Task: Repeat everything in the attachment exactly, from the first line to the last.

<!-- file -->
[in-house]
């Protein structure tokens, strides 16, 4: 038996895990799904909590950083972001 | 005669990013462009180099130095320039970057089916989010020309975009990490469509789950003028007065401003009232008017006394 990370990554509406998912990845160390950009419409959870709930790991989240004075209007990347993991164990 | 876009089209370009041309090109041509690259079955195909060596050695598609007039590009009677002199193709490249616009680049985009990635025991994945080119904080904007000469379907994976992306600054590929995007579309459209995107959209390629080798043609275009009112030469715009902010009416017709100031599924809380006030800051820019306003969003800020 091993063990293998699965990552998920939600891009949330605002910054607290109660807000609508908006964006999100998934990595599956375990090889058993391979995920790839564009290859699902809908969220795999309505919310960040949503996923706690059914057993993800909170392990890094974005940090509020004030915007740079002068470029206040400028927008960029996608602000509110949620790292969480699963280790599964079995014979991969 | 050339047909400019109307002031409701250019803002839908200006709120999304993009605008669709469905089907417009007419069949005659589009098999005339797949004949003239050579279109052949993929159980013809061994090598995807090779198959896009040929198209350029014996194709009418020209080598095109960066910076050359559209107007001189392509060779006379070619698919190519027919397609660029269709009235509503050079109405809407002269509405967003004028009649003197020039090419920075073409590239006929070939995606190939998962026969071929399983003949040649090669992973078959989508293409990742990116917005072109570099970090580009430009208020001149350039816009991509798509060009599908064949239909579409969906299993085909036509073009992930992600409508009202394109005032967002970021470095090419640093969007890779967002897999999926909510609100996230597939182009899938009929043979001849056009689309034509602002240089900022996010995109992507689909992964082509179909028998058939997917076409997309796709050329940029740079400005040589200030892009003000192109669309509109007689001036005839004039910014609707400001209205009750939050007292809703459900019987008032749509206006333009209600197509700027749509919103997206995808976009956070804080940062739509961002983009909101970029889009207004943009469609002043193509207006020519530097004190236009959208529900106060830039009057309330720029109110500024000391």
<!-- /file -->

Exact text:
[in-house]
């Protein structure tokens, strides 16, 4: 038996895990799904909590950083972001 | 005669990013462009180099130095320039970057089916989010020309975009990490469509789950003028007065401003009232008017006394 990370990554509406998912990845160390950009419409959870709930790991989240004075209007990347993991164990 | 876009089209370009041309090109041509690259079955195909060596050695598609007039590009009677002199193709490249616009680049985009990635025991994945080119904080904007000469379907994976992306600054590929995007579309459209995107959209390629080798043609275009009112030469715009902010009416017709100031599924809380006030800051820019306003969003800020 091993063990293998699965990552998920939600891009949330605002910054607290109660807000609508908006964006999100998934990595599956375990090889058993391979995920790839564009290859699902809908969220795999309505919310960040949503996923706690059914057993993800909170392990890094974005940090509020004030915007740079002068470029206040400028927008960029996608602000509110949620790292969480699963280790599964079995014979991969 | 050339047909400019109307002031409701250019803002839908200006709120999304993009605008669709469905089907417009007419069949005659589009098999005339797949004949003239050579279109052949993929159980013809061994090598995807090779198959896009040929198209350029014996194709009418020209080598095109960066910076050359559209107007001189392509060779006379070619698919190519027919397609660029269709009235509503050079109405809407002269509405967003004028009649003197020039090419920075073409590239006929070939995606190939998962026969071929399983003949040649090669992973078959989508293409990742990116917005072109570099970090580009430009208020001149350039816009991509798509060009599908064949239909579409969906299993085909036509073009992930992600409508009202394109005032967002970021470095090419640093969007890779967002897999999926909510609100996230597939182009899938009929043979001849056009689309034509602002240089900022996010995109992507689909992964082509179909028998058939997917076409997309796709050329940029740079400005040589200030892009003000192109669309509109007689001036005839004039910014609707400001209205009750939050007292809703459900019987008032749509206006333009209600197509700027749509919103997206995808976009956070804080940062739509961002983009909101970029889009207004943009469609002043193509207006020519530097004190236009959208529900106060830039009057309330720029109110500024000391």